Context: Year 8 Science students have been invetsigating the truth of the 5 Second rule. Writing hypothesis, carrying out fair tests, using aseptic technique, analysing the data and drawing conclusions based upon the evidence.
Purpose: The aim of this sequence of practical lessons has been to develop the students notions of the independent and dependent variables. A very useful abstract concept, but will serve to transfer the science skills being learned.
Start Point: The students have completed four lessons and two homeworks in this lesson sequence. I have marked their work focussing on the "Controlled Variables" , the "Graph" and the "Conclusion" (that has been structured around a P.E.E paragraph structure. The students have just spent 45 minutes or so responding to my feedback, which is focused around the use of the Independent and Dependent. variables, they are in the throws of completing this task.They are reaching the point where, they are tiring and its that moment wher you notice they beging to beome off task, and classroom noise becomes audible and different.
Confronted with this situation I had six simple choices
1. Be Ineffective. Ignore it.Whinge and call it a crisis.
2. Be Busy. Circulate to re-engage those of task
3. Be Negative. Say its too noisy in here, be quiet and get on with your work.
4. Be Positive. Prsise the efforts of the students so far, encourage them.
5. Be Crafty. Change the task that the students.
6. Be Purposeful. Develop Self regulation.
I plummed for the Self Regulation, as Children are more focused and self-controlled
when teachers listen to them and emphasize the positive rather than the negative. I've kind of wrote about this before here. Here is how I decided to deal with it.
"What might I be concerned about, right now?"
"We are noisier"
"Mmmm, OK, What else?"
"The work rate is a bit slower?"
"We are getting more distracted?"
"That we are understanding how to use the Independent and Dependent varibales?" ( I don't know why, but I'm still a little taken a back when my students know what they are doing!)
"Exactly, I can see you have worked hard practicisng , 'cos that's what we are doing here! Let's remember why we are doing this, and that it is a difficult skill to master.You have all put a big effort into getting this right . Can you identify the Indpendent and dependent varaibles? Can you say how the Independent varaible affects the dependent?"
The Crux: A series of questions we then asked"What can we now do as a result of our effort? How do we make the most of the effort you already made? What happens now to make sure you complete this task to standard you are happy with? "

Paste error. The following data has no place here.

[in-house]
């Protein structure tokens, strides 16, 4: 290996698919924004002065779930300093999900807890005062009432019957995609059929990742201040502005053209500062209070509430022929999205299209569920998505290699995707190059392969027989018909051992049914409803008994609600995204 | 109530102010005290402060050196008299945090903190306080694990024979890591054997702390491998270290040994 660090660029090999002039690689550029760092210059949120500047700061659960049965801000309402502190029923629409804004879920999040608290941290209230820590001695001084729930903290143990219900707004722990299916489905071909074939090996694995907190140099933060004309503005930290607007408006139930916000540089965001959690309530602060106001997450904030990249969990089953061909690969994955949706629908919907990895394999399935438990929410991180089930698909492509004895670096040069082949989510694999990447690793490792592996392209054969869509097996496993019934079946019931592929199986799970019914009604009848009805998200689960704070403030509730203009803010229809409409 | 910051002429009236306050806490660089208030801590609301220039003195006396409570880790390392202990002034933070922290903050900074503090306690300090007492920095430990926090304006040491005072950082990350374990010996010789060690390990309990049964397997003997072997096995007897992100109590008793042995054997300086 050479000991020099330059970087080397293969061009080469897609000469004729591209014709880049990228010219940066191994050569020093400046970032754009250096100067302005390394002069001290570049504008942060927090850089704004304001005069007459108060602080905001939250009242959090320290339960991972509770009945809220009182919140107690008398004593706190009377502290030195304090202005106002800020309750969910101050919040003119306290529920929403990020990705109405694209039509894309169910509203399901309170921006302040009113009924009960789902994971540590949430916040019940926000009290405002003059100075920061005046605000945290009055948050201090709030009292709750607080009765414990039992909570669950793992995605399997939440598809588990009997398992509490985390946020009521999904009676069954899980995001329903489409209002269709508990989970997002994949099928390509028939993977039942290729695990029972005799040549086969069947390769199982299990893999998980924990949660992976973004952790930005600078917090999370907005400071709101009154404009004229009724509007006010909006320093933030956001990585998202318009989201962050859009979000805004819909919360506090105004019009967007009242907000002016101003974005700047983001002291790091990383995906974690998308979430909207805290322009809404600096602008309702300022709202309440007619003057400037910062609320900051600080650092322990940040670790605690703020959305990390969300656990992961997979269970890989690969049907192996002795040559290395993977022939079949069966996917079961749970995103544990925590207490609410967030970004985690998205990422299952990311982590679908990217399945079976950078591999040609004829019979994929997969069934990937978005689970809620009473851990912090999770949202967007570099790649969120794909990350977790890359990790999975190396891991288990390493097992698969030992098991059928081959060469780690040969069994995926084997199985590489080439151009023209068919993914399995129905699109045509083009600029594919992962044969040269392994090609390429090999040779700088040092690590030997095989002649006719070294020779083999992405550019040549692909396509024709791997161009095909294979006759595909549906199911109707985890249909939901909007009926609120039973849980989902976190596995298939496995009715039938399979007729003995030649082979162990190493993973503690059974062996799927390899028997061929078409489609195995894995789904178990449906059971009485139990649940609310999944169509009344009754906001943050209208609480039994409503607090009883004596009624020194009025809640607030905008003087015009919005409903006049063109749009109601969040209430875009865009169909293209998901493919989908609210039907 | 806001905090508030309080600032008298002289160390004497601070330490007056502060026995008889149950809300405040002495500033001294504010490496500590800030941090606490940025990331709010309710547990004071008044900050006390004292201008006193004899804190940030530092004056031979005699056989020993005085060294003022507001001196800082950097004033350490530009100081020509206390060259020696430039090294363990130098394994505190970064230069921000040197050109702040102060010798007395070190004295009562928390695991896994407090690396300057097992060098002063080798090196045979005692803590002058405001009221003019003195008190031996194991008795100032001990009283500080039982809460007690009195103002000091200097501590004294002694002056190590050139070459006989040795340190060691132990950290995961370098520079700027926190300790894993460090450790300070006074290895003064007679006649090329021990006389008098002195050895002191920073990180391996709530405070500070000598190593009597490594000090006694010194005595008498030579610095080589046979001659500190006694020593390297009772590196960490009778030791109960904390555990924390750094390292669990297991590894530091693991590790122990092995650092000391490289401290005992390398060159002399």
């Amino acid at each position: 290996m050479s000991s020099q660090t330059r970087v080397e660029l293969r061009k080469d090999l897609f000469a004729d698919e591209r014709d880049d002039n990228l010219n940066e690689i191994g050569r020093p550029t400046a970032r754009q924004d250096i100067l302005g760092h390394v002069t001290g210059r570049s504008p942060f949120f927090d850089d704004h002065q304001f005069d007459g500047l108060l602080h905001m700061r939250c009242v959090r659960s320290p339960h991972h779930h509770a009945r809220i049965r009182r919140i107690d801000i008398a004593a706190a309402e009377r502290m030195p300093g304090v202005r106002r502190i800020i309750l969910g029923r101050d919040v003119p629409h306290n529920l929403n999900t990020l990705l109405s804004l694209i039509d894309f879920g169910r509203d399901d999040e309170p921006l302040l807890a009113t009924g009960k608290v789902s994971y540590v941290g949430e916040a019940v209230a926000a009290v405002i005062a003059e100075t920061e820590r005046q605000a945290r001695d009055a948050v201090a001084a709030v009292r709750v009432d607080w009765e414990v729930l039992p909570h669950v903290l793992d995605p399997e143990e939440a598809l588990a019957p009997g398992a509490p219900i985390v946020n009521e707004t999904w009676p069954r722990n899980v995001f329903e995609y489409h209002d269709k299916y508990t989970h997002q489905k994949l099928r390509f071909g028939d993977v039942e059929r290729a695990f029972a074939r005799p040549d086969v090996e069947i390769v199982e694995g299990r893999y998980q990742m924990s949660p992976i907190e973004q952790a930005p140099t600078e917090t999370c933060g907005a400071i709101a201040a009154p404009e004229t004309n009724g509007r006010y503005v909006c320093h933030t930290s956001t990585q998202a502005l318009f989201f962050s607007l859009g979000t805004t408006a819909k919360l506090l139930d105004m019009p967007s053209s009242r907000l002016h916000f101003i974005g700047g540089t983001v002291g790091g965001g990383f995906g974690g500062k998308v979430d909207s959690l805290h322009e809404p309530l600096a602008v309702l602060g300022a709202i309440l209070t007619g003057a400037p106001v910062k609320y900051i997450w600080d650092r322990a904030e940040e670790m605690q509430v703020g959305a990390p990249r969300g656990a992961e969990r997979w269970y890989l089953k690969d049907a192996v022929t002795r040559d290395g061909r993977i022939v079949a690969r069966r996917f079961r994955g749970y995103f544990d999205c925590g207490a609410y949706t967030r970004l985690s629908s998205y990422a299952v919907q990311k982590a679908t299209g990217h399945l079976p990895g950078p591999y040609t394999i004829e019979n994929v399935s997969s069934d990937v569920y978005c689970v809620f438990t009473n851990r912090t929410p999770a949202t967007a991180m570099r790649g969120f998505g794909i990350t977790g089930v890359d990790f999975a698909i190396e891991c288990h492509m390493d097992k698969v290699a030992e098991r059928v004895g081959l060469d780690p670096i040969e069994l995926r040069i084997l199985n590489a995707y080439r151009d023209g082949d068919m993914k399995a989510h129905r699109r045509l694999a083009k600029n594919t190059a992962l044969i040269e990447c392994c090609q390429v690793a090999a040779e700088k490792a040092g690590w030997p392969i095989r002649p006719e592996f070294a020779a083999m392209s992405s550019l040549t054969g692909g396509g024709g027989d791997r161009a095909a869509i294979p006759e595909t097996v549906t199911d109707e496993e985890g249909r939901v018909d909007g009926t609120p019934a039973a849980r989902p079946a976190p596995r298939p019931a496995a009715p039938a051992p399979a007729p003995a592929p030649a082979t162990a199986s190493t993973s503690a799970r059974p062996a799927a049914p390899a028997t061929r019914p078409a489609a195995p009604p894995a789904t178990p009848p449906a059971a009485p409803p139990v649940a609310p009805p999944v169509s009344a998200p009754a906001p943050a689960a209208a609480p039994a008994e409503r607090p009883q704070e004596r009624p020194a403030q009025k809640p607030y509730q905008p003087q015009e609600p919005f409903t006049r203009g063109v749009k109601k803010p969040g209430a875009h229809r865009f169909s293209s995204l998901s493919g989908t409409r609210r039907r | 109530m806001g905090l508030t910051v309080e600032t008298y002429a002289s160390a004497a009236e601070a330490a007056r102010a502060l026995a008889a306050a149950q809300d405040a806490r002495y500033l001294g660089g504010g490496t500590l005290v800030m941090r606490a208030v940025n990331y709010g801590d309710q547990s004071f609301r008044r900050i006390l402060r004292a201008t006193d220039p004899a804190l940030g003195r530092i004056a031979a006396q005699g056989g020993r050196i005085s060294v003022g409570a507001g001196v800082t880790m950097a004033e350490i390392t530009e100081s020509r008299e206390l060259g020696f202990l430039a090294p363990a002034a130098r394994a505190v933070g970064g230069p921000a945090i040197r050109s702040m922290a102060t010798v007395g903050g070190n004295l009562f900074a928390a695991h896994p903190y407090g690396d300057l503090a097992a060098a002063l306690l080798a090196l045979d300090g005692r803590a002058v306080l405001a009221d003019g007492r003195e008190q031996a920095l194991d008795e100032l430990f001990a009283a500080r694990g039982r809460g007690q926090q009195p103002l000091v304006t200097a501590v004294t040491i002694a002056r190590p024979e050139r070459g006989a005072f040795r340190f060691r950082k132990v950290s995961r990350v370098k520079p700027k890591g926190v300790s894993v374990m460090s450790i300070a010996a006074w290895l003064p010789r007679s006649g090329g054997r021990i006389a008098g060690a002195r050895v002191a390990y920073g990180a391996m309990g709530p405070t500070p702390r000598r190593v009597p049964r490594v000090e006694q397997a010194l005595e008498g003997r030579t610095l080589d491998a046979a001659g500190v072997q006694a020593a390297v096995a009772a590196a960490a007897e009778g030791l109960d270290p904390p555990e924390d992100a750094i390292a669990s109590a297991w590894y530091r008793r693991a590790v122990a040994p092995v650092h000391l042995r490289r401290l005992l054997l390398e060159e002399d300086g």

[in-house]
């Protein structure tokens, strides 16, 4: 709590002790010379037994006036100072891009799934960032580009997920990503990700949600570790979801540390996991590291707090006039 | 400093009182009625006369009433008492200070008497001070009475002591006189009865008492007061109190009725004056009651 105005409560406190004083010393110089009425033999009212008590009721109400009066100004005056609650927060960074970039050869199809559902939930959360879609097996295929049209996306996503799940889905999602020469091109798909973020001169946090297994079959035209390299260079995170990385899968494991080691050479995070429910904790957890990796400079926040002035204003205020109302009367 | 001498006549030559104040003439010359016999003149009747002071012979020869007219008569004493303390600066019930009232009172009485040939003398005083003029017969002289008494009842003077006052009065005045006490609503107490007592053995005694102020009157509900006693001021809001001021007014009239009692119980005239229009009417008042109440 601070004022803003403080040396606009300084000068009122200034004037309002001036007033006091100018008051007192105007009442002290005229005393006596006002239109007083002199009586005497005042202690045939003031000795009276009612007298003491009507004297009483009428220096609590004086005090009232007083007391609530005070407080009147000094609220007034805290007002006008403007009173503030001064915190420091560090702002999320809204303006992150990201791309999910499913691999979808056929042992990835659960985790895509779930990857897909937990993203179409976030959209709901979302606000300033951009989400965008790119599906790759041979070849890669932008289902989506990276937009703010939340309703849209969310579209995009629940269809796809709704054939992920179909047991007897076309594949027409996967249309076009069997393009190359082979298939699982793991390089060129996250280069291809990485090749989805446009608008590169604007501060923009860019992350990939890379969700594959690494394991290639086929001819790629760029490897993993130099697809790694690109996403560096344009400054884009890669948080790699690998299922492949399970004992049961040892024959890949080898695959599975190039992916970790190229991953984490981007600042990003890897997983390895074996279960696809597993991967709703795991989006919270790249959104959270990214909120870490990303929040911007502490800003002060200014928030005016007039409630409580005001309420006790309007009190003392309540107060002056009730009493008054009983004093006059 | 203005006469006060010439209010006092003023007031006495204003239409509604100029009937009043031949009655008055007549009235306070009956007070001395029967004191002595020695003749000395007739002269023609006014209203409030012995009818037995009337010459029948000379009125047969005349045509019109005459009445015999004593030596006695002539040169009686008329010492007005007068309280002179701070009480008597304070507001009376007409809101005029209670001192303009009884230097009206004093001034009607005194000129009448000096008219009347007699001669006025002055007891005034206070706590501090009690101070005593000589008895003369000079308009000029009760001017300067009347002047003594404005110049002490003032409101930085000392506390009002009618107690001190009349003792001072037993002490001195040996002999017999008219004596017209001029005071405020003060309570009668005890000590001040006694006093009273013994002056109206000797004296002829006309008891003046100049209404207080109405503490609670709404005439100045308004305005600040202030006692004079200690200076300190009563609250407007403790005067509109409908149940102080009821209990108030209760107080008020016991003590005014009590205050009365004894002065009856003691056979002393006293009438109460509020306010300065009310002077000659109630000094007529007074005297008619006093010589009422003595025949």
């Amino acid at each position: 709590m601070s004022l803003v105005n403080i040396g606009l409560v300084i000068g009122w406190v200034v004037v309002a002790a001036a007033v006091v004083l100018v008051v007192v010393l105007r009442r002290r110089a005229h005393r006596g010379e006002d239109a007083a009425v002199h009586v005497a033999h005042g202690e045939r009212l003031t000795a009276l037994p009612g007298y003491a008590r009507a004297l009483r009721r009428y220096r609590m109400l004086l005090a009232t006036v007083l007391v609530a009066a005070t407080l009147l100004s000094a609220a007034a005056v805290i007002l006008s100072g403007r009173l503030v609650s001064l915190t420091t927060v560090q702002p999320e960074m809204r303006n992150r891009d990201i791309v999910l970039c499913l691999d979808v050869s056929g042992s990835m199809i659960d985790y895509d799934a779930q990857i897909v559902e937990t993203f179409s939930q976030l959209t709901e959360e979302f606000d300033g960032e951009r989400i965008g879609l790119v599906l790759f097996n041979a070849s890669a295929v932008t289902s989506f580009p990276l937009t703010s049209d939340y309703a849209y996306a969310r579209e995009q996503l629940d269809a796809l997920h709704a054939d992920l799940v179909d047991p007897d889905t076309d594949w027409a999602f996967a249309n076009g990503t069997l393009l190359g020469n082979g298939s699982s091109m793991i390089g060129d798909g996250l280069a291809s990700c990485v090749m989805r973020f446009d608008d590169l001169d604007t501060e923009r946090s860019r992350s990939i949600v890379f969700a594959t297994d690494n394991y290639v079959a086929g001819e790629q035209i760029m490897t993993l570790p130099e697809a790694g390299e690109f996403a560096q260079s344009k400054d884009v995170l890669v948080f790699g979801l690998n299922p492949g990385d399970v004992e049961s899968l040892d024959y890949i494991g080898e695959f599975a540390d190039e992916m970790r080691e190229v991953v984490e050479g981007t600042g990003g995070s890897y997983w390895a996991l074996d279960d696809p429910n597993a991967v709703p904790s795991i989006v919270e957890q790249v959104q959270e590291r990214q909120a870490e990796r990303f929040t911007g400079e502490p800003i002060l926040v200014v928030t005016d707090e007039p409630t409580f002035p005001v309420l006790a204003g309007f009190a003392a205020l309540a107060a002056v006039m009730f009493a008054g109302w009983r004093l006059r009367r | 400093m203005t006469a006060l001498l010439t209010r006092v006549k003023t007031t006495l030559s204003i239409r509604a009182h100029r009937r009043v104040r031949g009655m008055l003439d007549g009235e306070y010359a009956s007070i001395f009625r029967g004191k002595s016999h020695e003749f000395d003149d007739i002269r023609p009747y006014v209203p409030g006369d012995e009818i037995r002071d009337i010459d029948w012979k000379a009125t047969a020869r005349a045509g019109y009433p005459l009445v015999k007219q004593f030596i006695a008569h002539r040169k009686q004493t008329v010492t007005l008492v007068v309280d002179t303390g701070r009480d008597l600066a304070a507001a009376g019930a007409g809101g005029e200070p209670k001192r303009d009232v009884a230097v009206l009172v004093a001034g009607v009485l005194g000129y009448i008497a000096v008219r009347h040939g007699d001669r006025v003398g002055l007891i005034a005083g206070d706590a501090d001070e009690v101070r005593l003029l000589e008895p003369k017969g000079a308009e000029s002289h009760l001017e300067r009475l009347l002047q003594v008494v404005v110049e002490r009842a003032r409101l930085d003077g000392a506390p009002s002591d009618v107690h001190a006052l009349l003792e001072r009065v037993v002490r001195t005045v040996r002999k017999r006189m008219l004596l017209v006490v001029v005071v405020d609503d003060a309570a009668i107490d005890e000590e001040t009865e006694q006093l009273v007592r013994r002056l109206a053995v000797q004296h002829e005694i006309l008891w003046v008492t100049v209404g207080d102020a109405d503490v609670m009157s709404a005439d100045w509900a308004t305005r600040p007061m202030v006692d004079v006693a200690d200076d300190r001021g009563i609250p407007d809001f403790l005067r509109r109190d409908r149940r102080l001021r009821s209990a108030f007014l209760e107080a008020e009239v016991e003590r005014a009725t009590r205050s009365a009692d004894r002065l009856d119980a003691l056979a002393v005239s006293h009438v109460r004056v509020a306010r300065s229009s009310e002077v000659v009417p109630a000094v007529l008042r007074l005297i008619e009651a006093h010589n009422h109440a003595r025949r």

The students went on ask for more time to complete this task, and refocused on quality within the task. " I need to rephrase conclusion to put the independent variale before the depednedent" "I've made the scale too small on my graph." A seemingly generic intervention led to subject specific reflection.Remarkably, this conversation has happened in two different teaching groups, almost word for word. Would this have happened with options one to five?
My view: I had noticed that after 40 odd minutes of hard slog, the students were tired, and a few were infact doing the things they identified as negative. The initial reason I stopped the class was to manage their learning behaviour, I wanted to prolonge this sustained effort. "Telling them off" for being off task may have been counter productive.
By framing my repsonse in terms of what was being learned ( if it had not emerged I would have told them, and then asked why?) I want the students to connect learning with sustained effort, it was important to catch the students working hard, even if some had went just beyond this and were in search of a much needed break. Secondly, as with all teaching activities, students become distracted by the task at hand, it is easy for students to forget the reasons the work is important duirng an activity. "I'm doing me work Sir" as opposed to "I am learning how/ about/ why ", it is why the children behaves, teacher tells model has failed us. Despite the obviously charm of such as simplistic model, it simply does not work. Students must be engaged in the process, if we can do this students choose to do the hard option, in this case to continue and improve their understanding.
So, even behaviourial responses can be educative, in this case both Content and Process driven. It is worthwhile considering what the other three options would have brought about. In this instance I did use praise, but only after we had identified the (potential) problem. Being busy and being negative would have worked me, but not necessarily the students nor impacted upon the quality of the student work or learning. Being crafty would have avoided the challenge and distract from what I wanted them to learn.
Learning does not happen in 20 minutes, it requires sustained, clever, engaged effort, and sometimes students can provide these conditions for themselves.
My interest in the idea of sharing pedagogical purposes comes directly with the contact I have had with the Project for Enhancing Effective Learning at Monash University in Australia. Now each of these teachers were very active in establishing learning agendas with their classes. The impact they were having was inspiring. Each classroom tool can have a purpose beyond delivering content, and this needs to be shared.
I suppose the purpose of this website is collate, crystalise and open dialogues about how to increase this within classrooms. As the quote from Carl Bereiter illustrates this classroom methodology can empower our students.